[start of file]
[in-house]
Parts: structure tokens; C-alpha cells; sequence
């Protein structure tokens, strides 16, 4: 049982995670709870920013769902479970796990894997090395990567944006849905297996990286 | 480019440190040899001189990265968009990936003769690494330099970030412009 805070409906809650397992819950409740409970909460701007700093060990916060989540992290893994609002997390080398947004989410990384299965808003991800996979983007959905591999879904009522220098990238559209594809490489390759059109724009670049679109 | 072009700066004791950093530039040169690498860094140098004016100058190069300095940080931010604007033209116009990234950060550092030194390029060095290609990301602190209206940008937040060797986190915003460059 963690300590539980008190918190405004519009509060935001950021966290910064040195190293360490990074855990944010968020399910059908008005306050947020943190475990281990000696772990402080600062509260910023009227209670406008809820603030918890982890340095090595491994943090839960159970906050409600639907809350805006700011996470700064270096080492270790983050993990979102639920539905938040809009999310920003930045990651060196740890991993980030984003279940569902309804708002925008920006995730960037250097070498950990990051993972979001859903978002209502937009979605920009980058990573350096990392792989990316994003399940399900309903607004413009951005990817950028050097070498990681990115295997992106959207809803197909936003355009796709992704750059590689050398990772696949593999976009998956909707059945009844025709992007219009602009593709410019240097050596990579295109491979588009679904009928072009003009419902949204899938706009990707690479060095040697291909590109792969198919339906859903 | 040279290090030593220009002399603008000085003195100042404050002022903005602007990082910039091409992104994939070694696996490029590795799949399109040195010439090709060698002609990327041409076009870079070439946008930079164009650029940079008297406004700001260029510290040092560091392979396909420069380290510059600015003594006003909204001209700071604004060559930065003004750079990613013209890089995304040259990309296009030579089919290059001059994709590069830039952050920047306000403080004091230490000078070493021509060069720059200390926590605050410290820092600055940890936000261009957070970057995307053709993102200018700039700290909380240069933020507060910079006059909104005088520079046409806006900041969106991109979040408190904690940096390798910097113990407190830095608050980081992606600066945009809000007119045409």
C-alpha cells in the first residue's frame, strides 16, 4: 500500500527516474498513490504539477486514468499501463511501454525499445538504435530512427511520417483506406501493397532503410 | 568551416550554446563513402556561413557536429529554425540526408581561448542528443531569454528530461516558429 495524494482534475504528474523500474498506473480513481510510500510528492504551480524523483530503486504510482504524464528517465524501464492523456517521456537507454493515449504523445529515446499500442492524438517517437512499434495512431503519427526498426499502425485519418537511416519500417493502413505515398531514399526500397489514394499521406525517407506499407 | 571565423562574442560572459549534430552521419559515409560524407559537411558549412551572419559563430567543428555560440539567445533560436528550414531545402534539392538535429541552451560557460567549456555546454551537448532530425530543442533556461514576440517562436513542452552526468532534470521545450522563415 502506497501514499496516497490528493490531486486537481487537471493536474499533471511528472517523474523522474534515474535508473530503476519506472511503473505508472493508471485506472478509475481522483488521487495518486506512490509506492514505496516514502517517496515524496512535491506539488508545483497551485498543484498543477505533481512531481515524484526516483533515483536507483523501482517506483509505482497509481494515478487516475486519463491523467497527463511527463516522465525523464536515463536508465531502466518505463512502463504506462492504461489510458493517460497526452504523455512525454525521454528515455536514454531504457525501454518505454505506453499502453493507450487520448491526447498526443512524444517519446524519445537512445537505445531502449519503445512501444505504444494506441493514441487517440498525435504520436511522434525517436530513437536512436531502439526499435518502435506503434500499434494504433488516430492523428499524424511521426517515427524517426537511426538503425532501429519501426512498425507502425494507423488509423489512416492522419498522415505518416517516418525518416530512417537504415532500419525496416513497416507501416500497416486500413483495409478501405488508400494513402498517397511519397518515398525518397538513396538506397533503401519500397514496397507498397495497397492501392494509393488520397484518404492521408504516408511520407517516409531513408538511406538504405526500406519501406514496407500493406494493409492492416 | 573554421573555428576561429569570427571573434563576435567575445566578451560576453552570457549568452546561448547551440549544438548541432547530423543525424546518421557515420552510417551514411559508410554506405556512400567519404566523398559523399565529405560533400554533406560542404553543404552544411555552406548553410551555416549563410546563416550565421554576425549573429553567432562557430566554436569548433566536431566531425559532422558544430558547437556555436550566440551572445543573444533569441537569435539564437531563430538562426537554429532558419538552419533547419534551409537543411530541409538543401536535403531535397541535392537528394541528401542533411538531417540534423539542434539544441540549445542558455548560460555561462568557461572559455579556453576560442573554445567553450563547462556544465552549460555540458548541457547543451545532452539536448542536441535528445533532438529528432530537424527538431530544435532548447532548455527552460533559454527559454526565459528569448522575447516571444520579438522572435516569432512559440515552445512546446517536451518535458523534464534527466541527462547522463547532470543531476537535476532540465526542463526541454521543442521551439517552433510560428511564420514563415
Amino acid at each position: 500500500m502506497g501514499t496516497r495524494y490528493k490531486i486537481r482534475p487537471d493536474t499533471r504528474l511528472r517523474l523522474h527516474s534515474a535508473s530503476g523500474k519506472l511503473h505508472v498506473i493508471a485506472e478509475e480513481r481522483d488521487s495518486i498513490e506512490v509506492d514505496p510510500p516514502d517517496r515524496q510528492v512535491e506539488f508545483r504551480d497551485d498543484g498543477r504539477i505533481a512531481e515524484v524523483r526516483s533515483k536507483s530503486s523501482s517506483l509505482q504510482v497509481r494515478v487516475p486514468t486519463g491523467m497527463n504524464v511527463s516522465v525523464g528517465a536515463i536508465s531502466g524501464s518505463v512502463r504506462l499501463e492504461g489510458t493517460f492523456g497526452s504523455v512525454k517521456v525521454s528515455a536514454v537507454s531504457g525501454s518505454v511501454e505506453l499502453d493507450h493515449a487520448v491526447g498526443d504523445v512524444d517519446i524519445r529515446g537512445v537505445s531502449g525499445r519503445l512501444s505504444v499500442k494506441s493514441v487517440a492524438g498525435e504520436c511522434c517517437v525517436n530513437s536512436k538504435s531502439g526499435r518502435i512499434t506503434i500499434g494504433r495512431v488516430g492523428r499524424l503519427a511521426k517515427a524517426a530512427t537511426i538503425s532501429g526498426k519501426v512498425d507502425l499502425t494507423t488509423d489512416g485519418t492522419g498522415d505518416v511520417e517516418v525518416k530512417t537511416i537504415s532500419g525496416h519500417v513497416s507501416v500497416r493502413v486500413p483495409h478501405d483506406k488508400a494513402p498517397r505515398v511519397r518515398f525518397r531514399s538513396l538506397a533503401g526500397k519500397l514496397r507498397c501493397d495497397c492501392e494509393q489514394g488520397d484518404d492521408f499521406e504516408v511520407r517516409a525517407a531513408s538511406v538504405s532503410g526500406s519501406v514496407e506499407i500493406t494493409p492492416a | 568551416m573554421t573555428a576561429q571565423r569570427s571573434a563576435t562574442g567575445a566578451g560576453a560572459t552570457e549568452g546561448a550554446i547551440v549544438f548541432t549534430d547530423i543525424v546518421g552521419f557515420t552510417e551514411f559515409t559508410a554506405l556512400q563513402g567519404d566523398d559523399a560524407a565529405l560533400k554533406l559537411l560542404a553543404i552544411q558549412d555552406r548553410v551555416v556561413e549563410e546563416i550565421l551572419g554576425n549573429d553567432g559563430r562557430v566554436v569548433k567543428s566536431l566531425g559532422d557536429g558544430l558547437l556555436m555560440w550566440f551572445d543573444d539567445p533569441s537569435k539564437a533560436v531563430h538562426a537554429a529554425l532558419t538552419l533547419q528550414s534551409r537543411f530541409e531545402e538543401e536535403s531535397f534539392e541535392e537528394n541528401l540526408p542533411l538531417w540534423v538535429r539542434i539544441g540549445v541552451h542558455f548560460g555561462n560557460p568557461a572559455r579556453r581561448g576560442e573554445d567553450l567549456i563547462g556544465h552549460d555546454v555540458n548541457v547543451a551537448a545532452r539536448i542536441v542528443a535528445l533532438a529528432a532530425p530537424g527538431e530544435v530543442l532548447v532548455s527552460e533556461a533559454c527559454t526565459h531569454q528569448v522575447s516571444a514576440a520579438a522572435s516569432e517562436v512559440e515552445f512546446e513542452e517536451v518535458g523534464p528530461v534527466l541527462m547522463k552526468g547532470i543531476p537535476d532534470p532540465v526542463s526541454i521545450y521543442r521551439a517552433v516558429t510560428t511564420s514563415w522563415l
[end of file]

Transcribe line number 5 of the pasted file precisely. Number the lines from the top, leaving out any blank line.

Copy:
Amino acid at each position: 500500500m502506497g501514499t496516497r495524494y490528493k490531486i486537481r482534475p487537471d493536474t499533471r504528474l511528472r517523474l523522474h527516474s534515474a535508473s530503476g523500474k519506472l511503473h505508472v498506473i493508471a485506472e478509475e480513481r481522483d488521487s495518486i498513490e506512490v509506492d514505496p510510500p516514502d517517496r515524496q510528492v512535491e506539488f508545483r504551480d497551485d498543484g498543477r504539477i505533481a512531481e515524484v524523483r526516483s533515483k536507483s530503486s523501482s517506483l509505482q504510482v497509481r494515478v487516475p486514468t486519463g491523467m497527463n504524464v511527463s516522465v525523464g528517465a536515463i536508465s531502466g524501464s518505463v512502463r504506462l499501463e492504461g489510458t493517460f492523456g497526452s504523455v512525454k517521456v525521454s528515455a536514454v537507454s531504457g525501454s518505454v511501454e505506453l499502453d493507450h493515449a487520448v491526447g498526443d504523445v512524444d517519446i524519445r529515446g537512445v537505445s531502449g525499445r519503445l512501444s505504444v499500442k494506441s493514441v487517440a492524438g498525435e504520436c511522434c517517437v525517436n530513437s536512436k538504435s531502439g526499435r518502435i512499434t506503434i500499434g494504433r495512431v488516430g492523428r499524424l503519427a511521426k517515427a524517426a530512427t537511426i538503425s532501429g526498426k519501426v512498425d507502425l499502425t494507423t488509423d489512416g485519418t492522419g498522415d505518416v511520417e517516418v525518416k530512417t537511416i537504415s532500419g525496416h519500417v513497416s507501416v500497416r493502413v486500413p483495409h478501405d483506406k488508400a494513402p498517397r505515398v511519397r518515398f525518397r531514399s538513396l538506397a533503401g526500397k519500397l514496397r507498397c501493397d495497397c492501392e494509393q489514394g488520397d484518404d492521408f499521406e504516408v511520407r517516409a525517407a531513408s538511406v538504405s532503410g526500406s519501406v514496407e506499407i500493406t494493409p492492416a | 568551416m573554421t573555428a576561429q571565423r569570427s571573434a563576435t562574442g567575445a566578451g560576453a560572459t552570457e549568452g546561448a550554446i547551440v549544438f548541432t549534430d547530423i543525424v546518421g552521419f557515420t552510417e551514411f559515409t559508410a554506405l556512400q563513402g567519404d566523398d559523399a560524407a565529405l560533400k554533406l559537411l560542404a553543404i552544411q558549412d555552406r548553410v551555416v556561413e549563410e546563416i550565421l551572419g554576425n549573429d553567432g559563430r562557430v566554436v569548433k567543428s566536431l566531425g559532422d557536429g558544430l558547437l556555436m555560440w550566440f551572445d543573444d539567445p533569441s537569435k539564437a533560436v531563430h538562426a537554429a529554425l532558419t538552419l533547419q528550414s534551409r537543411f530541409e531545402e538543401e536535403s531535397f534539392e541535392e537528394n541528401l540526408p542533411l538531417w540534423v538535429r539542434i539544441g540549445v541552451h542558455f548560460g555561462n560557460p568557461a572559455r579556453r581561448g576560442e573554445d567553450l567549456i563547462g556544465h552549460d555546454v555540458n548541457v547543451a551537448a545532452r539536448i542536441v542528443a535528445l533532438a529528432a532530425p530537424g527538431e530544435v530543442l532548447v532548455s527552460e533556461a533559454c527559454t526565459h531569454q528569448v522575447s516571444a514576440a520579438a522572435s516569432e517562436v512559440e515552445f512546446e513542452e517536451v518535458g523534464p528530461v534527466l541527462m547522463k552526468g547532470i543531476p537535476d532534470p532540465v526542463s526541454i521545450y521543442r521551439a517552433v516558429t510560428t511564420s514563415w522563415l